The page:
429-million-year-old trilobite already had modern-like compound eyes

Fossil of a prehistoric arthropod.

Enlarge / Don’t think you
can pull one over on this trilobite—he’s still got one good eye,
ya know. (credit: Brigitte Schoenemann)

Among fossils, trilobites are rock stars. They are adorable (as
stony arthropods go), with a segmented shape distinctive enough to
be a common logo. But they’re also fascinating because there are
so many examples in the fossil record over such a long period of
time, given that they thrived for over 250 million years. Studying
their evolution is enlightening in part because odds are good for
finding excellent specimens.

The University of Cologne’s Brigitte Schoenemann and the
University of Edinburgh’s Euan Clarkson took a look into the eyes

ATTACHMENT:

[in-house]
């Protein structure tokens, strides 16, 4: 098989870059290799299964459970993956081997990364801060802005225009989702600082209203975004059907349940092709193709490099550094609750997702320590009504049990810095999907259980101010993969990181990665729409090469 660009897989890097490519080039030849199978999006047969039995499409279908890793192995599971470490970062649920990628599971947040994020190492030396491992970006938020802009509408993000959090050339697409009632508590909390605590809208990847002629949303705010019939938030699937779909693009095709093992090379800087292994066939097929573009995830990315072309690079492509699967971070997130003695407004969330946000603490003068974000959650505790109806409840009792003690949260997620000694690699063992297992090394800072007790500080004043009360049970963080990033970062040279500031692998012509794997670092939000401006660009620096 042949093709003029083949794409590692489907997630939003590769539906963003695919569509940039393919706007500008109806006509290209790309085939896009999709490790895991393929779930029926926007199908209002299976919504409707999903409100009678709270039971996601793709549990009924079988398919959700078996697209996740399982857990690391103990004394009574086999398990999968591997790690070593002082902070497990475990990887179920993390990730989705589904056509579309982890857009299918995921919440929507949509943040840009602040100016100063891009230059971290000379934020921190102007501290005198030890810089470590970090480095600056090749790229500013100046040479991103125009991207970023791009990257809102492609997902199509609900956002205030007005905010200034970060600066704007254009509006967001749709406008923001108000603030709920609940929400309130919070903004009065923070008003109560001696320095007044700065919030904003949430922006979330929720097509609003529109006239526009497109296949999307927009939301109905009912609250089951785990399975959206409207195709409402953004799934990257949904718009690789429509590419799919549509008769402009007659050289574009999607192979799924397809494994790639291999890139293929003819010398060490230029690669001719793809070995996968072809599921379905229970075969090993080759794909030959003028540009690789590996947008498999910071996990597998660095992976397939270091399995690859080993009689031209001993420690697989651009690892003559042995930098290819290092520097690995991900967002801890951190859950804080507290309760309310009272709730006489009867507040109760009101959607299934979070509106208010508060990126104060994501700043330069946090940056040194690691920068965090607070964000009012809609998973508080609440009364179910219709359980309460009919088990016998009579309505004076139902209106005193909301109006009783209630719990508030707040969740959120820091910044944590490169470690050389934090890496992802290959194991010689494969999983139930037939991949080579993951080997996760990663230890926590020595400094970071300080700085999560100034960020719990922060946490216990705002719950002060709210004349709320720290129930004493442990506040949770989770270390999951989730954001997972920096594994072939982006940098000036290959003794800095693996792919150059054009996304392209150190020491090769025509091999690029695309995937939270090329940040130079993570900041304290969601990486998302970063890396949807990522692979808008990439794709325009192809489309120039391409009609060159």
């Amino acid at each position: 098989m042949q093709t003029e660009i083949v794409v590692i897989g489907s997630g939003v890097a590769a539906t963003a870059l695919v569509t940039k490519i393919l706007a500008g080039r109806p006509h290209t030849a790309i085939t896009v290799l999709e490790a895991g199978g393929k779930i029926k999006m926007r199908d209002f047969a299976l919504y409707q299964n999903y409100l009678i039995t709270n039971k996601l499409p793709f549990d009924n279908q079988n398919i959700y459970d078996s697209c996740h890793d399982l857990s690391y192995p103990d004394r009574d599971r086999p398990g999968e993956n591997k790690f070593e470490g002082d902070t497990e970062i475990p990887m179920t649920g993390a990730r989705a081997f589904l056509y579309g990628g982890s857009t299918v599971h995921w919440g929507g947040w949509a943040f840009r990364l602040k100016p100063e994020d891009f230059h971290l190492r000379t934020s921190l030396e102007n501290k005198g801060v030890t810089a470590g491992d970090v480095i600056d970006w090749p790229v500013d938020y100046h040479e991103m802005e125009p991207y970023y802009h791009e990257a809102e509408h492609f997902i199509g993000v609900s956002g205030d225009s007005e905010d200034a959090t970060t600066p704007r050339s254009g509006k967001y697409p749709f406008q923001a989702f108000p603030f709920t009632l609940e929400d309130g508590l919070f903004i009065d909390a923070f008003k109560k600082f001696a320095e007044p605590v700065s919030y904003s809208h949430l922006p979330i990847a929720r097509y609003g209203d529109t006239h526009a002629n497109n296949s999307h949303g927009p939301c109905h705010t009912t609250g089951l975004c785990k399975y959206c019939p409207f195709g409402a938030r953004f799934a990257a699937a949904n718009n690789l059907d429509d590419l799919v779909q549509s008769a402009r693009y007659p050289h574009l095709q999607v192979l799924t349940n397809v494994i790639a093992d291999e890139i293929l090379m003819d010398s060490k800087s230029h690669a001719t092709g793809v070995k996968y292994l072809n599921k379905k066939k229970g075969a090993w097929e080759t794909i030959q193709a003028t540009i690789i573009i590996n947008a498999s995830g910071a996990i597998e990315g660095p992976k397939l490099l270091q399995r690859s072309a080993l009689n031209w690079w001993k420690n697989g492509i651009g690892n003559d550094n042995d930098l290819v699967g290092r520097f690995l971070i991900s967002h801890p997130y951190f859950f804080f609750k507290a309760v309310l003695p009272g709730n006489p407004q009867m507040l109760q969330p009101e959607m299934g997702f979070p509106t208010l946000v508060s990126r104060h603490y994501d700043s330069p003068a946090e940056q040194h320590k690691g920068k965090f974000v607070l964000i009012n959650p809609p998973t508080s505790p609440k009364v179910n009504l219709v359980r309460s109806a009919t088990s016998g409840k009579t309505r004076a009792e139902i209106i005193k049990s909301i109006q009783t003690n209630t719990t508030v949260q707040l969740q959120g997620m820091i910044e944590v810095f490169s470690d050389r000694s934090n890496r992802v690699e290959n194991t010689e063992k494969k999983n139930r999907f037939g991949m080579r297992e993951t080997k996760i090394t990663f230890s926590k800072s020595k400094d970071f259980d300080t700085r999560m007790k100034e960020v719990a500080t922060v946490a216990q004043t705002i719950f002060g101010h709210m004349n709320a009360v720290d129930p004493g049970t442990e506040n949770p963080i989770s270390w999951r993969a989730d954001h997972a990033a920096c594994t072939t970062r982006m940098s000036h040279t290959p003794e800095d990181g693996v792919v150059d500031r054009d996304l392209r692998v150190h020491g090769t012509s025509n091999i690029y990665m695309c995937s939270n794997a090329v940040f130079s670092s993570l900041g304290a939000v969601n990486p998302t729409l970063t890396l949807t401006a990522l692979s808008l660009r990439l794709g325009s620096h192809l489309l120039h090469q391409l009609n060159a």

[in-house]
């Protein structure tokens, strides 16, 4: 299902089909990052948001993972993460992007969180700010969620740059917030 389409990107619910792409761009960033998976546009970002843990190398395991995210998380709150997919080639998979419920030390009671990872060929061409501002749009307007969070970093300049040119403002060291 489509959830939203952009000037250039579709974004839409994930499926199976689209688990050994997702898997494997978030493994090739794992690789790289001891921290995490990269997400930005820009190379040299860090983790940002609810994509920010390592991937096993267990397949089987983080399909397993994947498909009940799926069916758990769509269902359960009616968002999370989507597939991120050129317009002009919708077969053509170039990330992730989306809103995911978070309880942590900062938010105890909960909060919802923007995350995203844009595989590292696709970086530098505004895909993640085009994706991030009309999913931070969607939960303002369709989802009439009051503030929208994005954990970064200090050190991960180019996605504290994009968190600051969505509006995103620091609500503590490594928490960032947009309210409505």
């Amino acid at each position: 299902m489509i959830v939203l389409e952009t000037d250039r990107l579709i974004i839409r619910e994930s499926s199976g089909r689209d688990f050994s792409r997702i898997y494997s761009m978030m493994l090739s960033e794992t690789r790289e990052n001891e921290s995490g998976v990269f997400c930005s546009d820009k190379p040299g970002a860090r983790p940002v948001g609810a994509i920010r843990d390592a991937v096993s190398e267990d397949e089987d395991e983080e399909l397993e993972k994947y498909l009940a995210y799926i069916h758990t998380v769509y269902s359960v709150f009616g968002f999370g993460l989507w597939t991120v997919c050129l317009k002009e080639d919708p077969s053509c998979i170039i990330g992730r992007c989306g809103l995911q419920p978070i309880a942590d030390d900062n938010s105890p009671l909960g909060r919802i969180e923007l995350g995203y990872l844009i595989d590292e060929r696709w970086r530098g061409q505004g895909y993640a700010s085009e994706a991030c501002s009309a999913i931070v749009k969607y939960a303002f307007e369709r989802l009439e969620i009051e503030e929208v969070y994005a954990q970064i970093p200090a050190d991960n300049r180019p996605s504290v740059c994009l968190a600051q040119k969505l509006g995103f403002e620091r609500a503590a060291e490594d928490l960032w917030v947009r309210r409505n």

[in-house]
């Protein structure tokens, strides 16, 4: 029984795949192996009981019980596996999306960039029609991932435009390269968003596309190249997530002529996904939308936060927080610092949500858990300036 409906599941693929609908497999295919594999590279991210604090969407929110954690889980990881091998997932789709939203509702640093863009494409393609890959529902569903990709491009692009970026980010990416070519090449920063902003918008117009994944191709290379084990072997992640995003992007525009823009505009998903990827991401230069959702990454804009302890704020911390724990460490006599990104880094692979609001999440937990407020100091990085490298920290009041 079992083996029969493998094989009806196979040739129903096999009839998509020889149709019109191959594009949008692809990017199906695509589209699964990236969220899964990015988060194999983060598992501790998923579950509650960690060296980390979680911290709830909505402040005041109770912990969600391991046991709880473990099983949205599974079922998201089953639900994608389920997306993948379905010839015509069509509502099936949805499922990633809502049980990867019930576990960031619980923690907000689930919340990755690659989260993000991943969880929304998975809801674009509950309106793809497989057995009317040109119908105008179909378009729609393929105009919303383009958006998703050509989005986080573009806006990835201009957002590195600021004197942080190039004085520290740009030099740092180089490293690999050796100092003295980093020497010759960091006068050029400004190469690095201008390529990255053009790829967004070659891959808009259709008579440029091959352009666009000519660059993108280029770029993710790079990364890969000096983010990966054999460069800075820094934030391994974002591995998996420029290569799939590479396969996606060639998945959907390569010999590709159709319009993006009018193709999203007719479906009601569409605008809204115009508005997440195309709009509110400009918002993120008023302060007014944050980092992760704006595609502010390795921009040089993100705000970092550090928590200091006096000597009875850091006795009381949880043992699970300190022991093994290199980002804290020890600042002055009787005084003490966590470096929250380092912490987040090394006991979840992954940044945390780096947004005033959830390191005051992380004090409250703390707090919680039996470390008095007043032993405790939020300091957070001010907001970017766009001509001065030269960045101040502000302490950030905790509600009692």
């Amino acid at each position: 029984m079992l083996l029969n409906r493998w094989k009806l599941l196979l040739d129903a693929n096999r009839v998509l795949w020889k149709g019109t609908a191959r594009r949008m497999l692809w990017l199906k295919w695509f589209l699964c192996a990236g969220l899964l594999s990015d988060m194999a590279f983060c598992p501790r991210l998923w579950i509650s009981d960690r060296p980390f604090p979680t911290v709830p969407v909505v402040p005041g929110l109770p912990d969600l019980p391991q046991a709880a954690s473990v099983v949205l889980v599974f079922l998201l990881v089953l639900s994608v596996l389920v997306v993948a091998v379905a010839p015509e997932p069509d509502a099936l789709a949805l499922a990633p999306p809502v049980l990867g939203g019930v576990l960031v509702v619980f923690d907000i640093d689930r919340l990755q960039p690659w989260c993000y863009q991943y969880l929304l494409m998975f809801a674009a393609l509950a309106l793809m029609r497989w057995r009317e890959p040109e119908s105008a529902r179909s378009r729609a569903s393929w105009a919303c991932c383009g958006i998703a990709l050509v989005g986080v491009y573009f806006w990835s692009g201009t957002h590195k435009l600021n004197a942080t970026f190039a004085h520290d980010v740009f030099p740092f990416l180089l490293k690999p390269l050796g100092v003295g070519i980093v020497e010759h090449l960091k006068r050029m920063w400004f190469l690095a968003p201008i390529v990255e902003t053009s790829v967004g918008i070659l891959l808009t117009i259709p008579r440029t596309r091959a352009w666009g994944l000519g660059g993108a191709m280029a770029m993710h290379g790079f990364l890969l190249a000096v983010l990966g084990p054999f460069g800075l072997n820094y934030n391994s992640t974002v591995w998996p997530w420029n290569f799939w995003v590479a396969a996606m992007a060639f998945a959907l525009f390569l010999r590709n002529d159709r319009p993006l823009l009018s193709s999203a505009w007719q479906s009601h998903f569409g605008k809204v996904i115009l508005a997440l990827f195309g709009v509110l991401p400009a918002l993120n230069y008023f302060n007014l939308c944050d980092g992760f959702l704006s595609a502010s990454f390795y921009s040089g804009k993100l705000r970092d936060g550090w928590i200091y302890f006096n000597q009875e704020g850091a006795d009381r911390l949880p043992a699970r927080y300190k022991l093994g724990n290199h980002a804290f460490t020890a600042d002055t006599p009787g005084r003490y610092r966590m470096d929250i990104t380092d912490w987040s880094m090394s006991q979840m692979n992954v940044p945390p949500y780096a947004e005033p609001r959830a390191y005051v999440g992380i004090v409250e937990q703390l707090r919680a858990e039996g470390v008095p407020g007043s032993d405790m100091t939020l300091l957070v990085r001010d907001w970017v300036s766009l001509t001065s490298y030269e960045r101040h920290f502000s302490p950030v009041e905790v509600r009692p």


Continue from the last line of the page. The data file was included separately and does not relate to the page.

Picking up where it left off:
of one exquisitely preserved trilobite specimen, and they learned
plenty about how the creature’s eyes developed and what that says
about evolution. And, as a bonus, they conclude that this
particular trilobite species was probably translucent.

A real lens

The fossil in question comes from 429-million-year-old
sedimentary rocks in the Czech Republic. It’s a centimeter-long
trilobite called Aulacopleura koninckii that split in half as the
rock layer was peeled apart. The shape of the structures in one of
its two eyes is nicely visible, with bits split between the two
halves.

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Source: FS – All – Science – News
429-million-year-old trilobite already had modern-like
compound eyes